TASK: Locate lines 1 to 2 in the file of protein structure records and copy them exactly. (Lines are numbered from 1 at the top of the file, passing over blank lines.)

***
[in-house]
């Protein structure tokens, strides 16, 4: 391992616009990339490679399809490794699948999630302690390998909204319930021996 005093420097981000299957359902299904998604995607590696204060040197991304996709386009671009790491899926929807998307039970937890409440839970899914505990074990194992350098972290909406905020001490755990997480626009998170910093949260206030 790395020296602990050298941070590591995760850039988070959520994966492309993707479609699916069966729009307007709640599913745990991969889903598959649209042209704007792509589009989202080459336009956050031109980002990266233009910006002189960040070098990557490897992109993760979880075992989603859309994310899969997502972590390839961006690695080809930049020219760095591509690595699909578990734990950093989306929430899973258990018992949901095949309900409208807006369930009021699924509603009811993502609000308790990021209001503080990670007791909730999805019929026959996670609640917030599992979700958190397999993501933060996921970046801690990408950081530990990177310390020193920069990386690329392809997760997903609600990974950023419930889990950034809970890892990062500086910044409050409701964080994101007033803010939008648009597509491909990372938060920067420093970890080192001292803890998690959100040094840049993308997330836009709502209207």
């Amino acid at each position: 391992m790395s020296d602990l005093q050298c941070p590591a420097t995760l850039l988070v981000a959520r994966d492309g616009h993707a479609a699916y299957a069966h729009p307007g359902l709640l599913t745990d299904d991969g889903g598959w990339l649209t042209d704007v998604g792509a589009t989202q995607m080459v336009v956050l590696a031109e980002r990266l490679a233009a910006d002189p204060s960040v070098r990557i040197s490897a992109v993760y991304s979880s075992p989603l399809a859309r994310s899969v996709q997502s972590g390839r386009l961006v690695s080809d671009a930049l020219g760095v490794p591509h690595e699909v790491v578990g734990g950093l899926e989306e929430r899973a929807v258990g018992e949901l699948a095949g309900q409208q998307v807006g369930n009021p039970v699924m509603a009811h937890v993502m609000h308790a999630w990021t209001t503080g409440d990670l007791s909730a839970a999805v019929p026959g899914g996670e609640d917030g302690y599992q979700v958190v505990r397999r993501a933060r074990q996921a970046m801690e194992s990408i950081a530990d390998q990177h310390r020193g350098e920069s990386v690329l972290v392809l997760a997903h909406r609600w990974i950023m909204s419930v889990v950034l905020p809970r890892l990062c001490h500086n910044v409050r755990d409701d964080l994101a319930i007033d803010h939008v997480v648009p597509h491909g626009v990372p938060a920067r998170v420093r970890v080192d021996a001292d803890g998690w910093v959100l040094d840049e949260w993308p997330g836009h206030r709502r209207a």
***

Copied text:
[in-house]
């Protein structure tokens, strides 16, 4: 391992616009990339490679399809490794699948999630302690390998909204319930021996 005093420097981000299957359902299904998604995607590696204060040197991304996709386009671009790491899926929807998307039970937890409440839970899914505990074990194992350098972290909406905020001490755990997480626009998170910093949260206030 790395020296602990050298941070590591995760850039988070959520994966492309993707479609699916069966729009307007709640599913745990991969889903598959649209042209704007792509589009989202080459336009956050031109980002990266233009910006002189960040070098990557490897992109993760979880075992989603859309994310899969997502972590390839961006690695080809930049020219760095591509690595699909578990734990950093989306929430899973258990018992949901095949309900409208807006369930009021699924509603009811993502609000308790990021209001503080990670007791909730999805019929026959996670609640917030599992979700958190397999993501933060996921970046801690990408950081530990990177310390020193920069990386690329392809997760997903609600990974950023419930889990950034809970890892990062500086910044409050409701964080994101007033803010939008648009597509491909990372938060920067420093970890080192001292803890998690959100040094840049993308997330836009709502209207």